We’ve already seen Doom running on a calculator, so why not a printer?

Security experty Michael Jordon, of Context Information Security, spend four months getting the classic first-person shooter running on a Canon Pixma printer to prove a security flaw in the web-enabled device, reports BBC news.

The Pixma printer has a web interface to check on ink levels and firmware updates remotely. “At first glance the functionality seems to be relatively benign,” said Jordon in a blog entry. “You could print out hundreds of test pages and use up all the ink and paper. So what?”

The security issue comes with the ability to update the printer’s firmware remotely. With some online tinkering, it’s possible to change the location the printer goes to for its firmware update. “So we can therefore create our own custom firmware and update anyone’s printer with a Trojan image which spies on the documents being printed or is used as a gateway into their network,” said Jordon.

Getting Doom running on the printer through custom firmware wasn’t straightforward. Even after four months of working on the project in his spare time, Jordon told the BBC that “the colour palette is still not quite right.”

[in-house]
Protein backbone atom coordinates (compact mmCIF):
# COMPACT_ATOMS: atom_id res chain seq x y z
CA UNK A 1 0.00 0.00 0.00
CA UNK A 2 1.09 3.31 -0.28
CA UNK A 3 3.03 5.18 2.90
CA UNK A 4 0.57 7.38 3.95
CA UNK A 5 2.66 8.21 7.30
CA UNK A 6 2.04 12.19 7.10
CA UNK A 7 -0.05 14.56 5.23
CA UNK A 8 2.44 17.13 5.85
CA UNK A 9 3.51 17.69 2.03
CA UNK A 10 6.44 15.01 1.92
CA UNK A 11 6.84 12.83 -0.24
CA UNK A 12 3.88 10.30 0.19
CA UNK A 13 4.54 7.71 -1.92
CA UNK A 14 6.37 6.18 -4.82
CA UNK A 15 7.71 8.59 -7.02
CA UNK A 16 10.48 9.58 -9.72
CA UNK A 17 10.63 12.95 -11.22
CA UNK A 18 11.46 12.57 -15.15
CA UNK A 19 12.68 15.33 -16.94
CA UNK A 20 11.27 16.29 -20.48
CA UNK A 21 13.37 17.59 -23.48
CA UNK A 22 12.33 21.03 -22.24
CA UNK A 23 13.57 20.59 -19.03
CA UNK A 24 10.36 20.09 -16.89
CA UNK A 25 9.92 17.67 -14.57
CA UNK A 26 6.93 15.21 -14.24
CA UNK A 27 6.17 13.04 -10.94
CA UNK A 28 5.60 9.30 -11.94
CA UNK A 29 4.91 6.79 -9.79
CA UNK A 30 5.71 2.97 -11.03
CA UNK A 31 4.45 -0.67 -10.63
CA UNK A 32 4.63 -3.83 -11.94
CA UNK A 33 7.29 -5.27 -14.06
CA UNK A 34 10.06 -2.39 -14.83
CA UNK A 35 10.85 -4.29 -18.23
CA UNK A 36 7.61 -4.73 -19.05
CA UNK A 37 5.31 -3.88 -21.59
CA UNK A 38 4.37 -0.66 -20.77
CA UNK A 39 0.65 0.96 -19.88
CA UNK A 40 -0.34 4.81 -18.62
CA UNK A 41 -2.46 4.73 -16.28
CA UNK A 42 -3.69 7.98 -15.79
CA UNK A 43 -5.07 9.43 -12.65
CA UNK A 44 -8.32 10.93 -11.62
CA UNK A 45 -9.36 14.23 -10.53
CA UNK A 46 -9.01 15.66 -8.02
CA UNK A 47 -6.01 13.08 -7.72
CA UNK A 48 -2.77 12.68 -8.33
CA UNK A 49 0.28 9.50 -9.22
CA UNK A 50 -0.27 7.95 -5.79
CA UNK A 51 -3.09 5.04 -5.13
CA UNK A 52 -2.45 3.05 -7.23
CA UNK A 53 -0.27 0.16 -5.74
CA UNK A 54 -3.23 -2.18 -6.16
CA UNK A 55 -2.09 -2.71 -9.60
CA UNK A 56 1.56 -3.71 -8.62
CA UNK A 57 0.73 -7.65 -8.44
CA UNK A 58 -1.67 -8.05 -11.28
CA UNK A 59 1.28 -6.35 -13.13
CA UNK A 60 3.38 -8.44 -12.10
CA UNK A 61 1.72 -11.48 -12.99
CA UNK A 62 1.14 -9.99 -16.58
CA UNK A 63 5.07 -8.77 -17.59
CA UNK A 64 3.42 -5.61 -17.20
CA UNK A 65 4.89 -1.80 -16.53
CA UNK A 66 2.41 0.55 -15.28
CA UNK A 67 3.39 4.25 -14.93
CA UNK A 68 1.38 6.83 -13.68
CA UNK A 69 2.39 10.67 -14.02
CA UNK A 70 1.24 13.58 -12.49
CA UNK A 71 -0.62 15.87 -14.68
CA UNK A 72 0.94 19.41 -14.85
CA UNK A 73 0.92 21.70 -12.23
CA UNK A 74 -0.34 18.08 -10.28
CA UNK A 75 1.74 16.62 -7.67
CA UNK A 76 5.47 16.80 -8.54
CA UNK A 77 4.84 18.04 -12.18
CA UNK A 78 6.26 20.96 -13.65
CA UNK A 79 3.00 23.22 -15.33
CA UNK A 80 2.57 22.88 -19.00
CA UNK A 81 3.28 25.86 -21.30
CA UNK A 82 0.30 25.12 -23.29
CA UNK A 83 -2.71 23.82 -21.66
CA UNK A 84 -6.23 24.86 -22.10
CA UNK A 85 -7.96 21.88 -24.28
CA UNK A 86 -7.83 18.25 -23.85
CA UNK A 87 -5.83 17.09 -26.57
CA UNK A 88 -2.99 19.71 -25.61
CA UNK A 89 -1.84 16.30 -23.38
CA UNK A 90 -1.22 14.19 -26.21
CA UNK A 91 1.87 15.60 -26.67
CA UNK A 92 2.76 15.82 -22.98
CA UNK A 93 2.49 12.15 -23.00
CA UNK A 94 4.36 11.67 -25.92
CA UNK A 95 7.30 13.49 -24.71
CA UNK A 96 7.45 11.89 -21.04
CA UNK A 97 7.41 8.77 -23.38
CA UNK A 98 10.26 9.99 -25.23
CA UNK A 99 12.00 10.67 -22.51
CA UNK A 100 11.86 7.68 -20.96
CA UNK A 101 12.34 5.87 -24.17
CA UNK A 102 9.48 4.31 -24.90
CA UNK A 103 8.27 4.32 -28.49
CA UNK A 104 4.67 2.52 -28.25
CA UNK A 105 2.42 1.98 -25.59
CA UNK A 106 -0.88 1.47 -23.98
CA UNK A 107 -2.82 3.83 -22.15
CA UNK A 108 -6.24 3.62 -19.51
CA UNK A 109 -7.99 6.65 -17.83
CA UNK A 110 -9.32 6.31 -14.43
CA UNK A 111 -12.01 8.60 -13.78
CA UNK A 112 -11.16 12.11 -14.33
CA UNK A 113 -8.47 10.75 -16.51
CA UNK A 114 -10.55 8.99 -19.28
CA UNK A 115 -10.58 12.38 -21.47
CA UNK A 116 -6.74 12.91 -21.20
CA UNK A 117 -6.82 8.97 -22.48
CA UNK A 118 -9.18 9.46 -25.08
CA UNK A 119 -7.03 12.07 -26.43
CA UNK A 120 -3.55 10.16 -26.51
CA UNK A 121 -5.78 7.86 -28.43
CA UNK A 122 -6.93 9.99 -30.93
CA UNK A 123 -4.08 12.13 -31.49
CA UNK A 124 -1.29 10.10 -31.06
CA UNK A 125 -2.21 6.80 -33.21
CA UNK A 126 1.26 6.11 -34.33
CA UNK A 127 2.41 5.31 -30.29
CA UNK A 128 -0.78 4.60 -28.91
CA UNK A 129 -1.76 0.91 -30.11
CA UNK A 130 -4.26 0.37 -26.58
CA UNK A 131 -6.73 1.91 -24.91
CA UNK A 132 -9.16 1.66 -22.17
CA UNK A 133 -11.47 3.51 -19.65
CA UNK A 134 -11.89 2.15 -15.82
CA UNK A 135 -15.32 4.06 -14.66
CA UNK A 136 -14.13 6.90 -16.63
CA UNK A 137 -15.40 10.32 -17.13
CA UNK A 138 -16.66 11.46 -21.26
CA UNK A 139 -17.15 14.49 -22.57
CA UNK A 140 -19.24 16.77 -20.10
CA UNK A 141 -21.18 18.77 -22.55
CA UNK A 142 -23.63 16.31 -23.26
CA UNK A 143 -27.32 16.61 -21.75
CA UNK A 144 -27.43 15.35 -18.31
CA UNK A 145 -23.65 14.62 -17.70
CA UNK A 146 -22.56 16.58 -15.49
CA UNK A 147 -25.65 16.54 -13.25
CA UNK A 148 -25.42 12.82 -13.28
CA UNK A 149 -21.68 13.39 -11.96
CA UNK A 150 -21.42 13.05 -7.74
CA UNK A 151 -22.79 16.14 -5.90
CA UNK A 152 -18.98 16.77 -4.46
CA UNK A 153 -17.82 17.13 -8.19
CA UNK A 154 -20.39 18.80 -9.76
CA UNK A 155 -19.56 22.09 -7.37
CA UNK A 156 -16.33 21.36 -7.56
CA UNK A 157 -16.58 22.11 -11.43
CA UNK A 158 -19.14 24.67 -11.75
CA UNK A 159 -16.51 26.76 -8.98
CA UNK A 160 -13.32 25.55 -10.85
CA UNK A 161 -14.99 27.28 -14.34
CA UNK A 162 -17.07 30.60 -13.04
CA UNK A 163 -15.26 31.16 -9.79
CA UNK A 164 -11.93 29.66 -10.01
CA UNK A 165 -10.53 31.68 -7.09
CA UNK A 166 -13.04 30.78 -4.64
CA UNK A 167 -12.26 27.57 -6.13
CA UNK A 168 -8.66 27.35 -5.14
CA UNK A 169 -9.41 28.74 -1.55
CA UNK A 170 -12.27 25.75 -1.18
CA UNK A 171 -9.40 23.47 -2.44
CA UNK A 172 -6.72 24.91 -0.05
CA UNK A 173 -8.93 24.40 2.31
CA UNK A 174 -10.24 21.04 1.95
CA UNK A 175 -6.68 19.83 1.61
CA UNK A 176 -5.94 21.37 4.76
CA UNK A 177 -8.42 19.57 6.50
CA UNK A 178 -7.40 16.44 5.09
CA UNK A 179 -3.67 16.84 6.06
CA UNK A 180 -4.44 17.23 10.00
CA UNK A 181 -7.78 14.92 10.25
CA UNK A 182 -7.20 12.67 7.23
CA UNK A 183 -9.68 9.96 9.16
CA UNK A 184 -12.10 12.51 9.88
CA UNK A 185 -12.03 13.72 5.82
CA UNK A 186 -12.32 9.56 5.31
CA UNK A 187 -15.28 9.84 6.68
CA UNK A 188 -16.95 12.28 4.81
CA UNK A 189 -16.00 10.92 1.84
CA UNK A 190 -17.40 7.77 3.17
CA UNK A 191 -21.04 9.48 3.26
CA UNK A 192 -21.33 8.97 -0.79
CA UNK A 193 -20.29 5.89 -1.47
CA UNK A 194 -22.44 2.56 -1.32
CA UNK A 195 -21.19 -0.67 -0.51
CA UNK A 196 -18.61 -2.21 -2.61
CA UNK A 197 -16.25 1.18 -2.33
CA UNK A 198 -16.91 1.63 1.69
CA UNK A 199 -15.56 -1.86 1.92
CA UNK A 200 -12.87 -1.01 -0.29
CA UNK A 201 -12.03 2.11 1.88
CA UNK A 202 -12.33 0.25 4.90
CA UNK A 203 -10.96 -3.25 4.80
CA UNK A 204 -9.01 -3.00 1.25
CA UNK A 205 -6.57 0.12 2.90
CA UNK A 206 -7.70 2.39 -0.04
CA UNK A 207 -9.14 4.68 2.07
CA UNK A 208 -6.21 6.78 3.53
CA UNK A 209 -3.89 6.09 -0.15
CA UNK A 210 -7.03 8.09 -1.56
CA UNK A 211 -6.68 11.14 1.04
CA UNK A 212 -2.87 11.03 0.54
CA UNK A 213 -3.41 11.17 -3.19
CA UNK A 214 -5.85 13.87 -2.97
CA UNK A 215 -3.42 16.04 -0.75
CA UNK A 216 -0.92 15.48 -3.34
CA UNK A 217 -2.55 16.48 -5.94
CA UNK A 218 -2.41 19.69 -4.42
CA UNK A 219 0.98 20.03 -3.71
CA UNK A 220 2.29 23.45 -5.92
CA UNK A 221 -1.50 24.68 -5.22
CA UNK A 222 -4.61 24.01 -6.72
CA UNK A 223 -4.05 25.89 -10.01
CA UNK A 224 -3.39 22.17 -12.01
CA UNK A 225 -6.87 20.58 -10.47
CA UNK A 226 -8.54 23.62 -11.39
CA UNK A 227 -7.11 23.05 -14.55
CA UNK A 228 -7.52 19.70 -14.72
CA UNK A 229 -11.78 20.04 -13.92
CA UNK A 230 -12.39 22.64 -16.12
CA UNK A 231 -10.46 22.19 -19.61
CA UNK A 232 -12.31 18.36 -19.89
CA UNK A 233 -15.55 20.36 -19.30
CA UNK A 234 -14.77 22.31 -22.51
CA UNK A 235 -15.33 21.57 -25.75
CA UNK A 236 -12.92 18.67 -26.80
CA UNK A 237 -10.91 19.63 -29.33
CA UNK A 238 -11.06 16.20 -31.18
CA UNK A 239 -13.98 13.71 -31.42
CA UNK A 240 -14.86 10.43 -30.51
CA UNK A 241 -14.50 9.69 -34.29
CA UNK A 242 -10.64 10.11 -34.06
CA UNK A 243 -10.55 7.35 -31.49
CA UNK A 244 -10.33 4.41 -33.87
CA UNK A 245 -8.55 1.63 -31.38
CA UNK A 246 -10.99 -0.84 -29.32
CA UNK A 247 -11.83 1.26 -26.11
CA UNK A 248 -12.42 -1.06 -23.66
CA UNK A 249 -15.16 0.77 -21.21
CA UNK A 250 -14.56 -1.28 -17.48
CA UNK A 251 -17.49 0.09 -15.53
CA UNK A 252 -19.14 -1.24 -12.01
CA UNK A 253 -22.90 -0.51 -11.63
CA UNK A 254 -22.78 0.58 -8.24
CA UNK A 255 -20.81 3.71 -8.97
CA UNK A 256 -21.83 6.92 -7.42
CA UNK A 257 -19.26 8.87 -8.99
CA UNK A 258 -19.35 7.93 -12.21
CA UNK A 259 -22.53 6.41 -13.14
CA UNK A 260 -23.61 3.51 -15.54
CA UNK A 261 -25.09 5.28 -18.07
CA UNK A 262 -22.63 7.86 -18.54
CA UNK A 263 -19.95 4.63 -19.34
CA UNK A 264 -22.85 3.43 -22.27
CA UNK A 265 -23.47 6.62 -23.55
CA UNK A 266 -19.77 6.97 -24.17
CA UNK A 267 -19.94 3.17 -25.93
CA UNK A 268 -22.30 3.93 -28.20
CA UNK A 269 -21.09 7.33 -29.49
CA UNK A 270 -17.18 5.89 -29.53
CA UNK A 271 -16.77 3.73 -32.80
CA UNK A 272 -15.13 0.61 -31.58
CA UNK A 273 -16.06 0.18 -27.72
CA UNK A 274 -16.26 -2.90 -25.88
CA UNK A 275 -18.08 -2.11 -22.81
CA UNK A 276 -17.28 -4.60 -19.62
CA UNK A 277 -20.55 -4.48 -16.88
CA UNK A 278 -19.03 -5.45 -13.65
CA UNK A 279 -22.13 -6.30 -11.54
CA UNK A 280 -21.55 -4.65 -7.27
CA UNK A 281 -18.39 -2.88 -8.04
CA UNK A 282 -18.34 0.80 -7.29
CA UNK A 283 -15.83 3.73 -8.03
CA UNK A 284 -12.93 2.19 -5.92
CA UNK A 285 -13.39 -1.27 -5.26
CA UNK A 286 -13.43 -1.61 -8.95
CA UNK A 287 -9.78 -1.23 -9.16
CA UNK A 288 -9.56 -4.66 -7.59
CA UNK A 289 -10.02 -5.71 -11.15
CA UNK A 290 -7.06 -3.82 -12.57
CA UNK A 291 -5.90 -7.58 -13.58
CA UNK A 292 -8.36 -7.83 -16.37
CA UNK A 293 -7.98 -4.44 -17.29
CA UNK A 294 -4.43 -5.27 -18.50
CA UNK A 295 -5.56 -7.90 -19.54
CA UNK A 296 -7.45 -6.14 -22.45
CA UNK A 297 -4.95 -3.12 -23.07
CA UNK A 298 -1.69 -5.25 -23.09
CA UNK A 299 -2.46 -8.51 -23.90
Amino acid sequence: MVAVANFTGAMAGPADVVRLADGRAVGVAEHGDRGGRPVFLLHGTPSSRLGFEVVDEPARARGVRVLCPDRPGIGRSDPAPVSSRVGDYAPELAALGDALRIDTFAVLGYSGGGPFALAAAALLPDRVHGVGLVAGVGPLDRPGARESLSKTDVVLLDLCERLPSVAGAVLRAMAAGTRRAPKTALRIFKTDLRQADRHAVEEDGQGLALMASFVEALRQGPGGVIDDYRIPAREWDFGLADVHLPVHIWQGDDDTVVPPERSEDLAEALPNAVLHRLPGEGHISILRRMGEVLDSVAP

The Canon Doom project isn’t going to progress any further, either, as Jordon’s had enough. “I’m so sick of it,” he said. “I’m done.”

Fun aside, Jordon’s Doom hack exposed a potentially widespread security weakness, with Context estimating that there are at least 2000 vulnerable models connected directly to the Internet. Canon is now working to add a user name and password feature to its Pixma web interface for existing affected products and will make this standard in the future.

Context recommends that you “do not put your wireless printers on the Internet.”